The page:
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Comp.os.research: Frequently answered questions [1/3: l/m 13 Aug 1996]
Section - [5.1] What good undergraduate-level texts are available?

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Top Document: Comp.os.research: Frequently answered questions [1/3: l/m 13 Aug 1996]
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From: Operating systems teaching

The comments below have been provided by a variety of people, so any
`me's or `I's you encounter are not necessarily those of the

- `Operating Systems Concepts', fourth edition, by Abraham
  Silberschatz and Peter Galvin is the latest version of this popular
  text.  Addison-Wesley, 1994, ISBN 0-201-50480.  This book has been
  revised to include new and updated information, examples, diagrams,
  and an expanded bibliography.

  I think this is the `standard' OS text, although I have a couple of
  others that I also think are good, and that I draw from when I teach
  OS.  Previous editions of the dinosaur book don't have the greatest
  organisation, and sometimes wander when describing things.  Its
  strong point lies in the copious examples.

  Speaking of the third edition (I haven't seen a copy of the fourth
  edition yet):

    The first 84 pages cover operating system basics, the next 120
    pages cover process management including 30 pages on deadlocks.
    130 pages on storage management: memory, virtual memory, secondary
    storage.  70 pages on file systems and protection.  Then 100 pages
    on distributed systems.  The last part of the book has case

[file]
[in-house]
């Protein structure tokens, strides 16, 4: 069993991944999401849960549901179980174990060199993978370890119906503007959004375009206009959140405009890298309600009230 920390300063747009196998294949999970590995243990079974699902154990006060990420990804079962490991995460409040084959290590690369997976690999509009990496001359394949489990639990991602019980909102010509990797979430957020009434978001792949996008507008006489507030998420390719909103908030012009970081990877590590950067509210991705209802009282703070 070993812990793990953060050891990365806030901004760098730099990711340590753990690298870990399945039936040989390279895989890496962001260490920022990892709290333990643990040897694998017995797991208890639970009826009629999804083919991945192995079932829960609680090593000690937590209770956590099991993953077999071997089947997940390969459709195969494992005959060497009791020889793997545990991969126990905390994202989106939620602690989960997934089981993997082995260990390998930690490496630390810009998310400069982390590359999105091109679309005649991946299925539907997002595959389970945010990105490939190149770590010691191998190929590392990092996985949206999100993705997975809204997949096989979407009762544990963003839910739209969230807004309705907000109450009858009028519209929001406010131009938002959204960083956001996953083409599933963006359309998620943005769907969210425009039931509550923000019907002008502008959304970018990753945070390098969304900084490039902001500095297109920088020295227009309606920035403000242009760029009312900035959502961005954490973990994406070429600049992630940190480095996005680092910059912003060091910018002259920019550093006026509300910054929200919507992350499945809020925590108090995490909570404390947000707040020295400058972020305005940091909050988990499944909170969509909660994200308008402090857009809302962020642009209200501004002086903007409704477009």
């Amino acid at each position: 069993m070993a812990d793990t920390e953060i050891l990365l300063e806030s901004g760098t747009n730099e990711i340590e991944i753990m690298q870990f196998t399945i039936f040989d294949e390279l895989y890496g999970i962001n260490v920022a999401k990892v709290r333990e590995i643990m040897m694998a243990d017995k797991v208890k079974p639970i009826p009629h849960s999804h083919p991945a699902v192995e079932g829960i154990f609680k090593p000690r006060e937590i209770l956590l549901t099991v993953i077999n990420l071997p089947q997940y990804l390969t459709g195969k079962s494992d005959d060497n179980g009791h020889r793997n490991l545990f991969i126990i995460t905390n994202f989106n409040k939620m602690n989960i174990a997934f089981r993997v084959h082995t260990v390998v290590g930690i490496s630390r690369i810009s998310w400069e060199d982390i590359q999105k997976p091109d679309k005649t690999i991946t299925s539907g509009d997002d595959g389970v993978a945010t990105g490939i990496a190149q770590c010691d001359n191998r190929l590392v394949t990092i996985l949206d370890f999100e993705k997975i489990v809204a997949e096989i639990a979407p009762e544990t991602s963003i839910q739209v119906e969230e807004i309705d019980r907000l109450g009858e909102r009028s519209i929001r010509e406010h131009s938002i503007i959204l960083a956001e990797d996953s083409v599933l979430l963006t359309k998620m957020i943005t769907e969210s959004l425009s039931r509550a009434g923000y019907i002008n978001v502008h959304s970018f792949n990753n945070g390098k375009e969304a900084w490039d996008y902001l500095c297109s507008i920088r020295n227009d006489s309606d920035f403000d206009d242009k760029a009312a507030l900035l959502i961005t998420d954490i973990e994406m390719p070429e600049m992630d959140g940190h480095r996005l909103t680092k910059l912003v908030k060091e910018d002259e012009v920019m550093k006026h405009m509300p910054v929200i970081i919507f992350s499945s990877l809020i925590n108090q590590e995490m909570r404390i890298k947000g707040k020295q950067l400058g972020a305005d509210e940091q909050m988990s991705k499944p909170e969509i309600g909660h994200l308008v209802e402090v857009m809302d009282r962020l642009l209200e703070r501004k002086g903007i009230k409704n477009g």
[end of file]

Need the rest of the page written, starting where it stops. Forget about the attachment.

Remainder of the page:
studies on Unix and Mach: 50 pages on Unix and 30 pages on Mach.
    The last chapter gives a short 10 page historical perspective.

  Mail a message with contents `send help' to <> for
  further details of the new edition.  The book gives a good (but
  slightly theoretical) overview of operating system concepts.  A good
  complement would be the books covering Minix or BSD, which are more

- `Operating Systems', Harvey Deitel, Addison-Wesley, 1990, ISBN
  0-201-18038-3.  Not a bad book; gives the same sort of theoretical
  treatment of operating systems as the dinosaur book.  Includes case
  studies on Unix, MS DOS, MVS, VM, the Macintosh OS, and OS/2.

- `An Operating Systems Vade Mecum', second edition, by Raphael
  Finkel, 1988, Prentice Hall, ISBN 0-13-637950-8.  I really like this
  book; it is a bit more theoretical than the dinosaur book, but is
  well-written and clear.  I would accompany it with labs based on one
  of the educational experimental OS's (NachOS, OSP) for hands-on